At FerriteCon2022, discussions on how to reduce boilerplate user code took place. One year later, the packages
FerriteProblems.jl, aim to do just that. While these packages offer several advantages for both new and experienced users, the convenience also reduces flexibility. The talk will first introduce the ecosystem built on top of Ferrite.jl with some examples from research codes, showing how simple it can get. Thereafter, the focus shifts to the limitations and challenges of using such packages before concluding with a discussion on when to use, and not to use, such packages.
|14:40-15:00||Coffee and snacks|
|15:00-15:25||Julia implementation of P4est datastructures tailored for Ferrite.jl, Maximilian Köhler|
In this talk I will briefly introduce the concepts of linear quad/octree adaptivity and how it can be realized in Julia without C dependencies. I will go through the main operations and how the status of the implementation is with respect to basic grid operations. The implementation uses the very optimized and stripped down datastructure proposals of p4est. There, a second coordinate system with an a priori fixed length is used. This allows to build a lazy forest datastructure that requires less communication and is ready for scalability. However, the talk is limited to the sequential case.
|15:25-15:50||PDE based control using Ferrite, Krishna Bhogaonker|
PDE based control is a broad topics with applications across industry and academic research. The JuliaSimControl package consolidates a number of PDE based control methods into a single library. However, the package is still relatively new and presently is only tested with the MethodOfLines.jl package which supports finite differences for PDE based control. I would like to demonstrate a prototype for using JuliaSimControl with Ferrite, thus enabling Ferrite users to work on PDE based control problems.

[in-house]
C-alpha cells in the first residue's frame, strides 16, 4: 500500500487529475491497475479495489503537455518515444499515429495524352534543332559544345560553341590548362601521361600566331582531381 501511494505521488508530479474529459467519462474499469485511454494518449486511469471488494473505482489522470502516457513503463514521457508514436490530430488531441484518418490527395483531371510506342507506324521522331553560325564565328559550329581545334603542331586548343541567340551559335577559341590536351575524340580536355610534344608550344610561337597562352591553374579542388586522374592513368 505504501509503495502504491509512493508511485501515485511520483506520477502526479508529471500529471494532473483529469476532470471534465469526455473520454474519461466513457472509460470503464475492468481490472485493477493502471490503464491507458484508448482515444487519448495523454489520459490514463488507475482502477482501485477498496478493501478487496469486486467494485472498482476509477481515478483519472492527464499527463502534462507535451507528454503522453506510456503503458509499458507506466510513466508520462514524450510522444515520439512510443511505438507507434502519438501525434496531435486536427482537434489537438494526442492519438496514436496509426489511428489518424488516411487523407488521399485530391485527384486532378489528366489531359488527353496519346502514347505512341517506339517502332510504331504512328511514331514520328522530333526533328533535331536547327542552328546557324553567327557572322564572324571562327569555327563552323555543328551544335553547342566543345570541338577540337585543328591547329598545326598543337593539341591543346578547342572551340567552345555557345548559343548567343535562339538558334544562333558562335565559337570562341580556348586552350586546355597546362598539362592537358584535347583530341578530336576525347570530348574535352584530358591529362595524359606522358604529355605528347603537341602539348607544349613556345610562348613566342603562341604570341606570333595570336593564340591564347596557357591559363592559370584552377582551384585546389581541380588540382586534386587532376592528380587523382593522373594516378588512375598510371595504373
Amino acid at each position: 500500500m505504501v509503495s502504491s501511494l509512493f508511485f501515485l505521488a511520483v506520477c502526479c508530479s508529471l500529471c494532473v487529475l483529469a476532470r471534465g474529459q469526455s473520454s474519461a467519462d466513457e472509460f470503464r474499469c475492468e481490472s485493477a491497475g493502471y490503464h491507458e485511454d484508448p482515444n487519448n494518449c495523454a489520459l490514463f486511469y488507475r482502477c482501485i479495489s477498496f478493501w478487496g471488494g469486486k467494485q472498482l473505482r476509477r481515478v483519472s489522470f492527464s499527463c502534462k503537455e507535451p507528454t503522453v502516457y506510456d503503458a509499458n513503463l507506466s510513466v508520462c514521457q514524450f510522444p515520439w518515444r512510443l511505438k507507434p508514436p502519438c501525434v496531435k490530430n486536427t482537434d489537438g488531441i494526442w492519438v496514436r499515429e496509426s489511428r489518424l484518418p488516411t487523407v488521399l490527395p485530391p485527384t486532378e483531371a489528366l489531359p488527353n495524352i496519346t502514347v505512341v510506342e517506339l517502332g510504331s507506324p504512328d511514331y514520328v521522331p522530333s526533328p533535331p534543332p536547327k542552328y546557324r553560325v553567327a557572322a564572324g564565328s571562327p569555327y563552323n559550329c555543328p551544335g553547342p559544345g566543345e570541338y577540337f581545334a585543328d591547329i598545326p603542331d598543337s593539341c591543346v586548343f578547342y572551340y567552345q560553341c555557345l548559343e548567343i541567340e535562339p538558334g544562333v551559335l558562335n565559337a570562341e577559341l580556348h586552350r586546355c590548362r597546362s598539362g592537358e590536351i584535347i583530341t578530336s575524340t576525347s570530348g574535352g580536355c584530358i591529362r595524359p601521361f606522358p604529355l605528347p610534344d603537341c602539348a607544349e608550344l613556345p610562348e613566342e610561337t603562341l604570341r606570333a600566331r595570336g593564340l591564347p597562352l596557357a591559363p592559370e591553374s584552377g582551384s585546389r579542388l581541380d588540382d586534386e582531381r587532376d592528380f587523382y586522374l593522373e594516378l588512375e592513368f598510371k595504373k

|15:50-16:10||Thunderbolt.jl - A Fast and Modular Cardiac Multiphysics Simulation Framework on top of Ferrite.jl, Dennis Ogiermann|
Computational cardiology has gained wide attention over the last decade as a candidate to gain a better understanding of the heart function during healthy and diseases conditions, as well as being a tool to improve clinical care through personalized simulations. However, existing simulation frameworks focus either on limited model classes or do not come with an easily hackable solver backend. To overcome this issue I developed Thunderbolt.jl, a framework provides an easy to use and modular modeling frontend in tandem with a fully modular solver backend. One great challenge in cardiac multiphysics is to develop energy efficient approaches. Hence the framework is restrited to shared memory environments utilizing CPU and GPU in tandem for the simulations. In this presentation I will give an overview on the architecture of the framework and the next steps.
|16:10-16:15||Progress Report: Ferrite's HPC Layer, Dennis Ogiermann|
In this presentation I will summarize the recent advances and open issues of the HPC layer development. Two major advances took place since the FerriteCon 2022. First, the distributed memory assembly infrastructure has been moved into its own package FerriteDistributed.jl. This package contains helpers, grids and dof handlers to manage distributed assembly in different distributed sparse matrix formats. Second, there is an ongoing development of an infrastructure for GPU-based methods, which gained lots of attention over the recent years due to superior performance is several use-cases.
|18:30||Leaving for dinner |
Coffee and snacks for the morning and afternoon will be provided (for free).
The dinner will be at some restaurant where we can order drinks and food. More information to come.
In the spirit of last year we allocate 20+5 minutes per presentation.
The conference is free of charge, but registration is necessary. To register, please send an email to Maximilian Köhler (email@example.com) at the latest the 31th of August (2023-08-31). If you also want to contribute with a presentation, include a title and a brief abstract (~100 words, 3-4 sentences).
If you have any questions, please don't hesitate to ask by sending an email to the organizers: